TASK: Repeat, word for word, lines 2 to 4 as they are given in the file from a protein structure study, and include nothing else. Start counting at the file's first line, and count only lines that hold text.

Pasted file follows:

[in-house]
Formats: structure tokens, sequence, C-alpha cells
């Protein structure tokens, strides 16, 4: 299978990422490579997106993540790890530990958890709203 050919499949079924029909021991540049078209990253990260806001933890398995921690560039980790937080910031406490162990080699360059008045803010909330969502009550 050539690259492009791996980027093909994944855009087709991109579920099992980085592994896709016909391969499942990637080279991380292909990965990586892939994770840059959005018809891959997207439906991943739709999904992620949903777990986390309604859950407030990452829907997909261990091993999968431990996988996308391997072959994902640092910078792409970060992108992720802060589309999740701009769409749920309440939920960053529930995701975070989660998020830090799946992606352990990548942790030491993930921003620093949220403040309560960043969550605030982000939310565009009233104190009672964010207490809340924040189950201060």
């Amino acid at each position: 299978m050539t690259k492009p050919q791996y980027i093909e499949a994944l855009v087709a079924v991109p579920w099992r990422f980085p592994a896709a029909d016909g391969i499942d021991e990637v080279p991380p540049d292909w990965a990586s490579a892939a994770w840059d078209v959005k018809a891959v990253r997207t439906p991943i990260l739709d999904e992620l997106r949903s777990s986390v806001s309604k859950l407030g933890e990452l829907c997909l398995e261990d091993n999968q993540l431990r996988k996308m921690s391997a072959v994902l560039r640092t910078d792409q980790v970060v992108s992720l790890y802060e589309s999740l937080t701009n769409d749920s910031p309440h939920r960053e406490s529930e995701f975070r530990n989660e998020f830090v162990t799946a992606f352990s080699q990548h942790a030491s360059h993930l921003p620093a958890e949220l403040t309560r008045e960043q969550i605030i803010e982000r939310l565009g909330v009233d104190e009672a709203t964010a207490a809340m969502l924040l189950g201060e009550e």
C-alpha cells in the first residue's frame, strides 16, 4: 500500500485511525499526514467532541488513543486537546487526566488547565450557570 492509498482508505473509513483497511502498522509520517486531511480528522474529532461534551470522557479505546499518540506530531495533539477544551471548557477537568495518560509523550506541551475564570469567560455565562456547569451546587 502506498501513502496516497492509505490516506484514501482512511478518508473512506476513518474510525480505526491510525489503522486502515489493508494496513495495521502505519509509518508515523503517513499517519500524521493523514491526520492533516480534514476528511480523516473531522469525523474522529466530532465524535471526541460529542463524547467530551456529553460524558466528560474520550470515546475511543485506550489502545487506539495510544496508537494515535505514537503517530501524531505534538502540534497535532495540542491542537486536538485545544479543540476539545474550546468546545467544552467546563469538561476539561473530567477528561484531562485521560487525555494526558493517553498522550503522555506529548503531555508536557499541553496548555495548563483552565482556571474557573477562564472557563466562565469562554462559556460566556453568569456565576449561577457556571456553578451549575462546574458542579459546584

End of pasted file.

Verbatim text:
Formats: structure tokens, sequence, C-alpha cells
């Protein structure tokens, strides 16, 4: 299978990422490579997106993540790890530990958890709203 050919499949079924029909021991540049078209990253990260806001933890398995921690560039980790937080910031406490162990080699360059008045803010909330969502009550 050539690259492009791996980027093909994944855009087709991109579920099992980085592994896709016909391969499942990637080279991380292909990965990586892939994770840059959005018809891959997207439906991943739709999904992620949903777990986390309604859950407030990452829907997909261990091993999968431990996988996308391997072959994902640092910078792409970060992108992720802060589309999740701009769409749920309440939920960053529930995701975070989660998020830090799946992606352990990548942790030491993930921003620093949220403040309560960043969550605030982000939310565009009233104190009672964010207490809340924040189950201060």
């Amino acid at each position: 299978m050539t690259k492009p050919q791996y980027i093909e499949a994944l855009v087709a079924v991109p579920w099992r990422f980085p592994a896709a029909d016909g391969i499942d021991e990637v080279p991380p540049d292909w990965a990586s490579a892939a994770w840059d078209v959005k018809a891959v990253r997207t439906p991943i990260l739709d999904e992620l997106r949903s777990s986390v806001s309604k859950l407030g933890e990452l829907c997909l398995e261990d091993n999968q993540l431990r996988k996308m921690s391997a072959v994902l560039r640092t910078d792409q980790v970060v992108s992720l790890y802060e589309s999740l937080t701009n769409d749920s910031p309440h939920r960053e406490s529930e995701f975070r530990n989660e998020f830090v162990t799946a992606f352990s080699q990548h942790a030491s360059h993930l921003p620093a958890e949220l403040t309560r008045e960043q969550i605030i803010e982000r939310l565009g909330v009233d104190e009672a709203t964010a207490a809340m969502l924040l189950g201060e009550e």